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View Full Version : How to stop Food Aggression?



Cybil
04-03-2010, 01:46 AM
Hello all,
So I've been reading up and talking to different people but I'm wondering what everyone here has found useful in stopping food aggression. I've been told different things (sort of poke/touch them in the flank/side to divert their attention, remove the food, etc.) and I'd like to know what has actually worked for people that have Great Pyrenees...? Just curious.

Autumn & Jax
04-03-2010, 10:19 AM
I have never had a food aggressive dog, so I have no personal experience with this problem. When Jax was a pup the whole family took turns hand feeding and working with him so he would not be aggressive. Not preaching at you at all, just want you to know where I am coming from. Go to the National Geographic Channel website and look up episode of Hyde, Vada & Nacho. They have a section of full episodes you can watch for free. It is about people who have two wolf hybrids. One wolf is dog aggressive, the other is food aggressive. It shows how to work with food aggression. It's a liitle funny because sitting down the white wolf is almost as tall as Cesar.

Jewel
04-03-2010, 11:15 AM
Thankfully have never had to deal with this issue. Understand that the book titled Mine! by Jean Donaldson is very highly recommended for dealing with resource guarding. It is supposed to have step by step lessons to countercondition the dog. How old is your boy now? He is but a few months old, no?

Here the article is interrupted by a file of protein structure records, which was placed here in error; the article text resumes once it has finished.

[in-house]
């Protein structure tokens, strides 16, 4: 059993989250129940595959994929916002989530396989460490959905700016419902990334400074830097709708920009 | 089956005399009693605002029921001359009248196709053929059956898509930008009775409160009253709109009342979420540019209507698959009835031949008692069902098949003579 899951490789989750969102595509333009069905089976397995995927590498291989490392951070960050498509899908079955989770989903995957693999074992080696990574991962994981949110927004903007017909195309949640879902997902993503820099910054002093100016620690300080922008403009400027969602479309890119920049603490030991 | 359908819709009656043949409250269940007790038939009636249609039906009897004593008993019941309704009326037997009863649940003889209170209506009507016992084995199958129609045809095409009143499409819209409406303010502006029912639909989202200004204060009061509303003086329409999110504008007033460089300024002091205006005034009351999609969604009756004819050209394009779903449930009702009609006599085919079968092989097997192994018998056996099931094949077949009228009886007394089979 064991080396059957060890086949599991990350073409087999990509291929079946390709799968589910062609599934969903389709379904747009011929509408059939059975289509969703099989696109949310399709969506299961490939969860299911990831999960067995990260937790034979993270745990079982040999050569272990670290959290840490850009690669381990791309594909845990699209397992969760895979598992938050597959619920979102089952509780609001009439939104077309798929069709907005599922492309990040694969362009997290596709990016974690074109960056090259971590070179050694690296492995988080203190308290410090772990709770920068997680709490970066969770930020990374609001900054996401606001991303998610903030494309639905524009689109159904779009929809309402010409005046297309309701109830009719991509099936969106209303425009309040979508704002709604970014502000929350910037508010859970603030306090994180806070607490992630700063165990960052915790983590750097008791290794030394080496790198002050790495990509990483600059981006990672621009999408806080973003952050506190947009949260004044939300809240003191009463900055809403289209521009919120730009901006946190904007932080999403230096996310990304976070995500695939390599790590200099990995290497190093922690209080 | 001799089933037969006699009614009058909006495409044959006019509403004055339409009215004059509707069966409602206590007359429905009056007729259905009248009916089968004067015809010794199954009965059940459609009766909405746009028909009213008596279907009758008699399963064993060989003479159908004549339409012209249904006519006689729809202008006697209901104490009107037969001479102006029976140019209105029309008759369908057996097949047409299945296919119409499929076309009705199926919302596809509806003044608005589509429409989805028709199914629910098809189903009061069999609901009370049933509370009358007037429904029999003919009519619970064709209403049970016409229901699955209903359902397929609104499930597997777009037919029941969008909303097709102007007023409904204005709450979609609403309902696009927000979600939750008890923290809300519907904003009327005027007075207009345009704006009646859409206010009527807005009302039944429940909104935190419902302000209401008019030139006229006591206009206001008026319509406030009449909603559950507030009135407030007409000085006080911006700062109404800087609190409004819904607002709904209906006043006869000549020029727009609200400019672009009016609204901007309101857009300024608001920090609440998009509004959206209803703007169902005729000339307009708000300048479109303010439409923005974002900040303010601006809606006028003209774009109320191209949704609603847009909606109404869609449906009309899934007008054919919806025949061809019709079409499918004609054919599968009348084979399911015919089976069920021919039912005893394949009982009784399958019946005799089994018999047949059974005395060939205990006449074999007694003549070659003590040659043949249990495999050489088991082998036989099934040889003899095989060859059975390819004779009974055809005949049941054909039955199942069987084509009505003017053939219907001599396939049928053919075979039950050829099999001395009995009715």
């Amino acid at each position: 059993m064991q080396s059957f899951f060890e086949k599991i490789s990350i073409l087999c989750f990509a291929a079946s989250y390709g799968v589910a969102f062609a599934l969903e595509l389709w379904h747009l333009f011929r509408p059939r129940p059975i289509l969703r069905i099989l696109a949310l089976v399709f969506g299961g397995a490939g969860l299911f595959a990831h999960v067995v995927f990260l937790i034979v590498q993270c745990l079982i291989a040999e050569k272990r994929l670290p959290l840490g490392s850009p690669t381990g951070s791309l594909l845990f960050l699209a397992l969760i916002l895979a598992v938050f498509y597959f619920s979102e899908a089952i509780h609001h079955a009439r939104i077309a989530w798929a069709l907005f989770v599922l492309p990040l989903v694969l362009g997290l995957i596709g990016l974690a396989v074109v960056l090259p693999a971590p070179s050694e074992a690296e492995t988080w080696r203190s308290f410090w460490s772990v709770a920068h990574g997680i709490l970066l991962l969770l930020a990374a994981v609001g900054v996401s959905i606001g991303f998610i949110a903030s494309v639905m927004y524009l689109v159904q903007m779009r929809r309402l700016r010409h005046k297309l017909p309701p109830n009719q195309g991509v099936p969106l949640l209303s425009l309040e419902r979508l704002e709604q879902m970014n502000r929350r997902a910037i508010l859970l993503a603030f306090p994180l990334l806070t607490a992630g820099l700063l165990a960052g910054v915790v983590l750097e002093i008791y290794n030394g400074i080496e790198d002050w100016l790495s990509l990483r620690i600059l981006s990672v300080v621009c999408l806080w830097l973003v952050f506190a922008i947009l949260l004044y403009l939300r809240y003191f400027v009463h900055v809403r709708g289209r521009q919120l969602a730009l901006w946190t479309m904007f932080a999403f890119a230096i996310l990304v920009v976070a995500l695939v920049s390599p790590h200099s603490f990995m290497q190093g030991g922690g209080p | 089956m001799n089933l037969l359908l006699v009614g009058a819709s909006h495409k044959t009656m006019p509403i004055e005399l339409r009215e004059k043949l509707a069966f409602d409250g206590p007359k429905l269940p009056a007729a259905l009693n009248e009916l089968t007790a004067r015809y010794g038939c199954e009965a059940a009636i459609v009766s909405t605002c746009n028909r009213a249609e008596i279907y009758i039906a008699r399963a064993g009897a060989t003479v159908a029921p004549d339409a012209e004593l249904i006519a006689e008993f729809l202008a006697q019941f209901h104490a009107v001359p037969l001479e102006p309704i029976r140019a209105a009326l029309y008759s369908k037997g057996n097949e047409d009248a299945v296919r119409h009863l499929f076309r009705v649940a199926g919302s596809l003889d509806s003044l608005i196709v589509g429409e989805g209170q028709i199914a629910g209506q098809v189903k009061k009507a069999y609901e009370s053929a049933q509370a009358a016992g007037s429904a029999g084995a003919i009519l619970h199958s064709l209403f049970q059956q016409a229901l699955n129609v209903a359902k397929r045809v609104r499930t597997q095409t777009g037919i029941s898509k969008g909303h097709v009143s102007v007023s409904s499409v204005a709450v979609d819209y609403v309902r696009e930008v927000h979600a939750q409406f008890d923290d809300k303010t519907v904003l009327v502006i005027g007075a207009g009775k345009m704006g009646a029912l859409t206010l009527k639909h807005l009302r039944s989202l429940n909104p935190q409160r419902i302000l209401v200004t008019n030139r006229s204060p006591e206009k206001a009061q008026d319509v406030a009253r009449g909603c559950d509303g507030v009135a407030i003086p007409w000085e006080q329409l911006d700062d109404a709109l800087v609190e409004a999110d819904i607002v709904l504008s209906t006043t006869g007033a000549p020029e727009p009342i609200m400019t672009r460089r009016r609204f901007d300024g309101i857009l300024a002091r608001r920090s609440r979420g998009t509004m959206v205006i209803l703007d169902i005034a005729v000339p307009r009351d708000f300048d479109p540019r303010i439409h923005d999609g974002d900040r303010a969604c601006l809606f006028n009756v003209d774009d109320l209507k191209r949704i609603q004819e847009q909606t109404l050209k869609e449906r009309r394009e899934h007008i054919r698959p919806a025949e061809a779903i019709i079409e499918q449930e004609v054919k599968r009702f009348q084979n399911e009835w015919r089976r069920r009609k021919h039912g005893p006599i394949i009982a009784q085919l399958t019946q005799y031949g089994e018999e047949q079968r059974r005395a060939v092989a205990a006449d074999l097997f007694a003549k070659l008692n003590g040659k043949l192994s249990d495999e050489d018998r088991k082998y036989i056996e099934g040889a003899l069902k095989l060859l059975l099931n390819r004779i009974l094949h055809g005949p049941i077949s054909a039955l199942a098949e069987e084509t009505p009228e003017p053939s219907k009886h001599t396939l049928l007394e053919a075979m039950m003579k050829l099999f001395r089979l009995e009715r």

Milu
04-03-2010, 11:50 AM
Instead of removing the food, which only made food aggression worse with Kuma, I removed the bowl altogether. It completely eliminated how antsy he got when I scatter fed him. He used growl and snap at the cat when the feline walked near the bowl, even if it was empty, but now he doesn't care if there kitty is there with him, foraging around for food together. Another you might want to try is to convince him to trade up. For instance, when Kuma has a bully stick, I'll offer him a bit of banana or cheese (two things he goes absolutely bonkers for) with the idea that if he gives the stick up, he gets the morsel. After a while he must have decided it wasn't all that bad to relinquish something he had to anyone who wanted it (even the cat) in the hopes that he'd be rewarded.

TexasKat
04-03-2010, 03:20 PM
Interesting ideas, Milu!

I've never had food aggression with my 2 Pyrs, but I started really early having them sit down and take turns getting treats. They don't have issues with anyone of us taking anything away (food or toys), but I try to make sure if I'm taking away something they're NOT supposed to have (a shoe for instance) that I give them a toy instead.

Back to food... Mine also get 'scheduled' meals but have a small 'common' bowl of dry food available all the time, so some might term it 'free snacking". But neither one ever seems to want it (they rarely eat any of it). In fact, they're the least food interested dogs I've ever owned -- unless it happens to be what we're having for dinner.